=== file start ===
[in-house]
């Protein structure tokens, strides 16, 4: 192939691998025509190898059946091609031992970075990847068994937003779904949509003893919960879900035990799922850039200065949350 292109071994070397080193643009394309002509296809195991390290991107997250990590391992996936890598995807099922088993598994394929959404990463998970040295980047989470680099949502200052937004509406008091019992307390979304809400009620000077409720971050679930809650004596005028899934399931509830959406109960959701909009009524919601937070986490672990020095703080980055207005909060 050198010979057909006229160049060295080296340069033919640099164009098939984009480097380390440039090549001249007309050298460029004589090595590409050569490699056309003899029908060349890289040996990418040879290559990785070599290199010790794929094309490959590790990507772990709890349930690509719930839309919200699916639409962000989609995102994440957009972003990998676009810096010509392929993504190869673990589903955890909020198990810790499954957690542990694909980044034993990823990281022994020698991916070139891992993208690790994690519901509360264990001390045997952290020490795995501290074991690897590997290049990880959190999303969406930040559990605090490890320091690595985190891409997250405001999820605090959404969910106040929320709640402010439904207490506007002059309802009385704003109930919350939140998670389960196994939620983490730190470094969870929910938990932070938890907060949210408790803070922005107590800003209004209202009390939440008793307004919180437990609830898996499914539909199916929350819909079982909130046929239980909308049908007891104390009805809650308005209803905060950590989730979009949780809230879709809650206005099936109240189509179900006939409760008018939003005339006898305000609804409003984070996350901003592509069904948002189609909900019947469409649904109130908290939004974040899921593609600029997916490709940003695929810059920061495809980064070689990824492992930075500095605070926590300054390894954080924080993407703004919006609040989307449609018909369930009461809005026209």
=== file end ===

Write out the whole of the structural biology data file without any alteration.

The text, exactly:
[in-house]
């Protein structure tokens, strides 16, 4: 192939691998025509190898059946091609031992970075990847068994937003779904949509003893919960879900035990799922850039200065949350 292109071994070397080193643009394309002509296809195991390290991107997250990590391992996936890598995807099922088993598994394929959404990463998970040295980047989470680099949502200052937004509406008091019992307390979304809400009620000077409720971050679930809650004596005028899934399931509830959406109960959701909009009524919601937070986490672990020095703080980055207005909060 050198010979057909006229160049060295080296340069033919640099164009098939984009480097380390440039090549001249007309050298460029004589090595590409050569490699056309003899029908060349890289040996990418040879290559990785070599290199010790794929094309490959590790990507772990709890349930690509719930839309919200699916639409962000989609995102994440957009972003990998676009810096010509392929993504190869673990589903955890909020198990810790499954957690542990694909980044034993990823990281022994020698991916070139891992993208690790994690519901509360264990001390045997952290020490795995501290074991690897590997290049990880959190999303969406930040559990605090490890320091690595985190891409997250405001999820605090959404969910106040929320709640402010439904207490506007002059309802009385704003109930919350939140998670389960196994939620983490730190470094969870929910938990932070938890907060949210408790803070922005107590800003209004209202009390939440008793307004919180437990609830898996499914539909199916929350819909079982909130046929239980909308049908007891104390009805809650308005209803905060950590989730979009949780809230879709809650206005099936109240189509179900006939409760008018939003005339006898305000609804409003984070996350901003592509069904948002189609909900019947469409649904109130908290939004974040899921593609600029997916490709940003695929810059920061495809980064070689990824492992930075500095605070926590300054390894954080924080993407703004919006609040989307449609018909369930009461809005026209």